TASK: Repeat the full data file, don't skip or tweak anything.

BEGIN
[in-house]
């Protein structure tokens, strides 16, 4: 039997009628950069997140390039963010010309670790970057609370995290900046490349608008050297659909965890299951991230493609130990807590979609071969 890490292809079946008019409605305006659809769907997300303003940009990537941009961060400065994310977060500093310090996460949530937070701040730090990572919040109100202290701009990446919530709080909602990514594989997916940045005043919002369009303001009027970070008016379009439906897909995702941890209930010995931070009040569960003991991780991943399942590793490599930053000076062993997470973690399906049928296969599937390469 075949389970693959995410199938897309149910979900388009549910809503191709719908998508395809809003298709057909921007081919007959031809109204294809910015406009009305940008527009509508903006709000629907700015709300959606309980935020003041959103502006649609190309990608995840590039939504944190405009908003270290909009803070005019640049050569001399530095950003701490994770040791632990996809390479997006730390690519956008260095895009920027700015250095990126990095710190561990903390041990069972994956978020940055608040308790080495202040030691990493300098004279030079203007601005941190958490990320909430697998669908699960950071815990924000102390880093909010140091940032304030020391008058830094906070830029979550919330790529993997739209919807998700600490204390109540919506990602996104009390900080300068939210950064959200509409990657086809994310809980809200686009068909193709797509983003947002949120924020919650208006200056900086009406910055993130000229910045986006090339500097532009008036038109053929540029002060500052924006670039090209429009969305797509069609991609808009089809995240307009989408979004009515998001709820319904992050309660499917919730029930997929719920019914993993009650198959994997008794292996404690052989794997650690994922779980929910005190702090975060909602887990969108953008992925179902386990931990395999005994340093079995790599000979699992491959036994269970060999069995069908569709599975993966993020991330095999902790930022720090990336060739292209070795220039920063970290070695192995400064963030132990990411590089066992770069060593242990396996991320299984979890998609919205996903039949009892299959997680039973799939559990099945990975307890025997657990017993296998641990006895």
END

[in-house]
């Protein structure tokens, strides 16, 4: 039997009628950069997140390039963010010309670790970057609370995290900046490349608008050297659909965890299951991230493609130990807590979609071969 890490292809079946008019409605305006659809769907997300303003940009990537941009961060400065994310977060500093310090996460949530937070701040730090990572919040109100202290701009990446919530709080909602990514594989997916940045005043919002369009303001009027970070008016379009439906897909995702941890209930010995931070009040569960003991991780991943399942590793490599930053000076062993997470973690399906049928296969599937390469 075949389970693959995410199938897309149910979900388009549910809503191709719908998508395809809003298709057909921007081919007959031809109204294809910015406009009305940008527009509508903006709000629907700015709300959606309980935020003041959103502006649609190309990608995840590039939504944190405009908003270290909009803070005019640049050569001399530095950003701490994770040791632990996809390479997006730390690519956008260095895009920027700015250095990126990095710190561990903390041990069972994956978020940055608040308790080495202040030691990493300098004279030079203007601005941190958490990320909430697998669908699960950071815990924000102390880093909010140091940032304030020391008058830094906070830029979550919330790529993997739209919807998700600490204390109540919506990602996104009390900080300068939210950064959200509409990657086809994310809980809200686009068909193709797509983003947002949120924020919650208006200056900086009406910055993130000229910045986006090339500097532009008036038109053929540029002060500052924006670039090209429009969305797509069609991609808009089809995240307009989408979004009515998001709820319904992050309660499917919730029930997929719920019914993993009650198959994997008794292996404690052989794997650690994922779980929910005190702090975060909602887990969108953008992925179902386990931990395999005994340093079995790599000979699992491959036994269970060999069995069908569709599975993966993020991330095999902790930022720090990336060739292209070795220039920063970290070695192995400064963030132990990411590089066992770069060593242990396996991320299984979890998609919205996903039949009892299959997680039973799939559990099945990975307890025997657990017993296998641990006895």